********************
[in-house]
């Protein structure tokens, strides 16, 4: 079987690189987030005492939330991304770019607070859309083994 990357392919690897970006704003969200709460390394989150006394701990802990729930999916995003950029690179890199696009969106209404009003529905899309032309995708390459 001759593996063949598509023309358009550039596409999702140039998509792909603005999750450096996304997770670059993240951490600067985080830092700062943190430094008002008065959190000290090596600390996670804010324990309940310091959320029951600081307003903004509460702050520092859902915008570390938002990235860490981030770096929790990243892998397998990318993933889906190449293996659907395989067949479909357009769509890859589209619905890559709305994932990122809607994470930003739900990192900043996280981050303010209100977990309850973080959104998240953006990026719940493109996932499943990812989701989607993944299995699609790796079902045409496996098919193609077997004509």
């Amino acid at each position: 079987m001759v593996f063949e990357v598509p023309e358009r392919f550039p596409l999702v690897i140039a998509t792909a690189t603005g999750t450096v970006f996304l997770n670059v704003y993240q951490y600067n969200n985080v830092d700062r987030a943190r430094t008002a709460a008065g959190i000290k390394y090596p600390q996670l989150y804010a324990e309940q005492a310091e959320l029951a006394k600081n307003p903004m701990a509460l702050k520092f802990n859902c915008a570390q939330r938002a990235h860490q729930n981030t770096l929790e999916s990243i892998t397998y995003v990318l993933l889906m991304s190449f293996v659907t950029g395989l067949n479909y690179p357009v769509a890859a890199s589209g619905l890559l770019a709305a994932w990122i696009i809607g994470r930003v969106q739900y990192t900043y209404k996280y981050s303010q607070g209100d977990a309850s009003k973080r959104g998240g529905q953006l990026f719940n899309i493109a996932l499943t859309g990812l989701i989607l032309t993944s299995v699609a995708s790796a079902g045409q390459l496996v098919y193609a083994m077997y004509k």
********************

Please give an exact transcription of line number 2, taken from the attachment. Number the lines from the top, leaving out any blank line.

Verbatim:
């Protein structure tokens, strides 16, 4: 079987690189987030005492939330991304770019607070859309083994 990357392919690897970006704003969200709460390394989150006394701990802990729930999916995003950029690179890199696009969106209404009003529905899309032309995708390459 001759593996063949598509023309358009550039596409999702140039998509792909603005999750450096996304997770670059993240951490600067985080830092700062943190430094008002008065959190000290090596600390996670804010324990309940310091959320029951600081307003903004509460702050520092859902915008570390938002990235860490981030770096929790990243892998397998990318993933889906190449293996659907395989067949479909357009769509890859589209619905890559709305994932990122809607994470930003739900990192900043996280981050303010209100977990309850973080959104998240953006990026719940493109996932499943990812989701989607993944299995699609790796079902045409496996098919193609077997004509």